Ever get that feeling like you’ve accomplished something really big in your life yet, you still feel empty and still feel like you want more and more and more?
(Hoping you’ve answered yes).
Well, I moved to Madrid a few months ago, pretty cool right?! I had worked my ass off to save all my money to come here. I sold everything I owned, applied for the visa, bought the tickets and, here I am!
I left my land of ice and snow (Canada) and I flew here partially for love, but, mostly for a new beginning. Honestly, I was tired of Canada—yes it’s an amazing and progressive country (well…kind of, they legalized pot which is somewhat progressive, right?), yet, I didn’t feel like I was fitting in with the crowd.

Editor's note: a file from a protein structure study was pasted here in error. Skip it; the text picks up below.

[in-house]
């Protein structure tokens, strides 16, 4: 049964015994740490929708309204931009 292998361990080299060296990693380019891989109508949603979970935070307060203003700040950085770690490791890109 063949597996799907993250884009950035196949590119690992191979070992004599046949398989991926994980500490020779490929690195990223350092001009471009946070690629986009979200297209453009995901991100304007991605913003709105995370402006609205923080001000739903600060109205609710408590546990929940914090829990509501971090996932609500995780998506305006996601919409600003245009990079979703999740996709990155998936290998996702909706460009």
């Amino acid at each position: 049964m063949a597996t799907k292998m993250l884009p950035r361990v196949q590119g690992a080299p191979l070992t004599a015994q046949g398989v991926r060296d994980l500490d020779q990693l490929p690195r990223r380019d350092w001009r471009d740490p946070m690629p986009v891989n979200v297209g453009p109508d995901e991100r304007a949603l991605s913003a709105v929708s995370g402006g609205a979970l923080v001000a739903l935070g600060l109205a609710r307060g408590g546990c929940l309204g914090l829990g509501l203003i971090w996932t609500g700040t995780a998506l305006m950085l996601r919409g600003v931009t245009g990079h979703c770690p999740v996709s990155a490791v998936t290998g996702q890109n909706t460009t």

I’ve never wanted to fit in per se, yet, part of me always wanted to be part of something. I’m still not sure what that “something” is but eventually, I'll figure it out.
Anyway, I moved to Madrid! I started working and I’ve met some really nice people from many different countries and even made friends, yeah, this is pretty big for me since I’m very anti-social, don't like people much and kind of awkward but hey, they enjoy my company I guess! I’ve been making a little bit of money and having time to relax and travel around the country which has been fantastic. I've seen some of the nicest beaches and most precious little villages in Spain, it’s truly remarkable.
The best part is that my boyfriend lives in Portugal and every two to three weeks I get to go to Portugal. Think about it, I can travel from one country to the next in less than two hours. Pretty crazy. In Canada, you could only get to the next city while driving for two hours haha!